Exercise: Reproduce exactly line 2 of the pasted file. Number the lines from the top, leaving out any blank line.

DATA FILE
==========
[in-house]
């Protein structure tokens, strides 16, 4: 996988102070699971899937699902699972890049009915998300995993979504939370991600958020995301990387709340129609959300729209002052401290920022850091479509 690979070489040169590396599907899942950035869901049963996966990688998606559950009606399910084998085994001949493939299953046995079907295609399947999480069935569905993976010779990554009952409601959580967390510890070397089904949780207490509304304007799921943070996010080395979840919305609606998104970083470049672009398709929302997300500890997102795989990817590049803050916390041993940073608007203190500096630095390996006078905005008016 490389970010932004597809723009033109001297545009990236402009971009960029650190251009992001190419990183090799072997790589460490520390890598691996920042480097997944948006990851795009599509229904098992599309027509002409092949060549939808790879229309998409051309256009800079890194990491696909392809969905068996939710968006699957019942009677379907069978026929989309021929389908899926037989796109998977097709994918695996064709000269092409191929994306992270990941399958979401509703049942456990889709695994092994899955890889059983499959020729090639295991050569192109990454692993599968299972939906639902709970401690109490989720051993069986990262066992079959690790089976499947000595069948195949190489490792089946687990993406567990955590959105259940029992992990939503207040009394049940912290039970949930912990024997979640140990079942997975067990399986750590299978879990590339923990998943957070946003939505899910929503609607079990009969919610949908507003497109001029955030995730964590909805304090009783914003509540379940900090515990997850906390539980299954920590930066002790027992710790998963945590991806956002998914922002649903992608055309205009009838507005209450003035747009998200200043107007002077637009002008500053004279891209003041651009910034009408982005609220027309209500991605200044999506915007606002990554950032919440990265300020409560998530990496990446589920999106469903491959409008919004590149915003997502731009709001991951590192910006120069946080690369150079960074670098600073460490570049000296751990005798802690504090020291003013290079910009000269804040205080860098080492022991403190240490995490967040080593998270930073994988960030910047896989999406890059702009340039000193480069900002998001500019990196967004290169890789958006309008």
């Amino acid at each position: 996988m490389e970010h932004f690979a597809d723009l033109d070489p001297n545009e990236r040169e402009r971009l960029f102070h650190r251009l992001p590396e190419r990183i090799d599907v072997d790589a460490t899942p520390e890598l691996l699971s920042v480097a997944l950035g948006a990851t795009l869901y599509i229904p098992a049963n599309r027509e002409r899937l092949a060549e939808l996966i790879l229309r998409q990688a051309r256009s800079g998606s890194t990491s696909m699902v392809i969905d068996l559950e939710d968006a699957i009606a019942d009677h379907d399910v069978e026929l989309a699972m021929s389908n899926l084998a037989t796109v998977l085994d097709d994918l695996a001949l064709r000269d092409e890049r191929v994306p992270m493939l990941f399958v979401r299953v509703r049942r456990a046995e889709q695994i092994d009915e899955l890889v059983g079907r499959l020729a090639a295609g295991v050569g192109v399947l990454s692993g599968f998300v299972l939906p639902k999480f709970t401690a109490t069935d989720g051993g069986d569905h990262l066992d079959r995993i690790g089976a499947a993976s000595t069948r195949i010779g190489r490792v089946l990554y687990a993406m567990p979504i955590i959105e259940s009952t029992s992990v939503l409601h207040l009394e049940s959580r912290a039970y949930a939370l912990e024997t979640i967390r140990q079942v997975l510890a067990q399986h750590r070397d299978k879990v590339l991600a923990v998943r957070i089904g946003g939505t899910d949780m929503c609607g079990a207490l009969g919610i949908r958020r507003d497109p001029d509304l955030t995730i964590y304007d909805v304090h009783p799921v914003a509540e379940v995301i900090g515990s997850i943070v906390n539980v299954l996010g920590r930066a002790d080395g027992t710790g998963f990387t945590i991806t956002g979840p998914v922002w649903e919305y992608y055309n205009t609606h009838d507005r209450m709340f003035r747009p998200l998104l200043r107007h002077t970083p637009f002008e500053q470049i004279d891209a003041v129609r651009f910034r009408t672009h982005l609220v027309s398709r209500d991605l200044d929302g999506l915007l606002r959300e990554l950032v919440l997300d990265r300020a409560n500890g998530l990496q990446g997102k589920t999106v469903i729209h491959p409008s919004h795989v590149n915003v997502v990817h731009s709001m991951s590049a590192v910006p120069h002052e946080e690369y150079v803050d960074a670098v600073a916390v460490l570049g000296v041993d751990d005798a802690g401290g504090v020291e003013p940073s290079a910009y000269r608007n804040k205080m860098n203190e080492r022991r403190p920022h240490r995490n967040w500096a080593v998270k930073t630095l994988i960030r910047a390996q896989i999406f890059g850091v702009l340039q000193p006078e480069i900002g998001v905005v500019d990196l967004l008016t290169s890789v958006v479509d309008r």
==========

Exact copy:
């Protein structure tokens, strides 16, 4: 996988102070699971899937699902699972890049009915998300995993979504939370991600958020995301990387709340129609959300729209002052401290920022850091479509 690979070489040169590396599907899942950035869901049963996966990688998606559950009606399910084998085994001949493939299953046995079907295609399947999480069935569905993976010779990554009952409601959580967390510890070397089904949780207490509304304007799921943070996010080395979840919305609606998104970083470049672009398709929302997300500890997102795989990817590049803050916390041993940073608007203190500096630095390996006078905005008016 490389970010932004597809723009033109001297545009990236402009971009960029650190251009992001190419990183090799072997790589460490520390890598691996920042480097997944948006990851795009599509229904098992599309027509002409092949060549939808790879229309998409051309256009800079890194990491696909392809969905068996939710968006699957019942009677379907069978026929989309021929389908899926037989796109998977097709994918695996064709000269092409191929994306992270990941399958979401509703049942456990889709695994092994899955890889059983499959020729090639295991050569192109990454692993599968299972939906639902709970401690109490989720051993069986990262066992079959690790089976499947000595069948195949190489490792089946687990993406567990955590959105259940029992992990939503207040009394049940912290039970949930912990024997979640140990079942997975067990399986750590299978879990590339923990998943957070946003939505899910929503609607079990009969919610949908507003497109001029955030995730964590909805304090009783914003509540379940900090515990997850906390539980299954920590930066002790027992710790998963945590991806956002998914922002649903992608055309205009009838507005209450003035747009998200200043107007002077637009002008500053004279891209003041651009910034009408982005609220027309209500991605200044999506915007606002990554950032919440990265300020409560998530990496990446589920999106469903491959409008919004590149915003997502731009709001991951590192910006120069946080690369150079960074670098600073460490570049000296751990005798802690504090020291003013290079910009000269804040205080860098080492022991403190240490995490967040080593998270930073994988960030910047896989999406890059702009340039000193480069900002998001500019990196967004290169890789958006309008």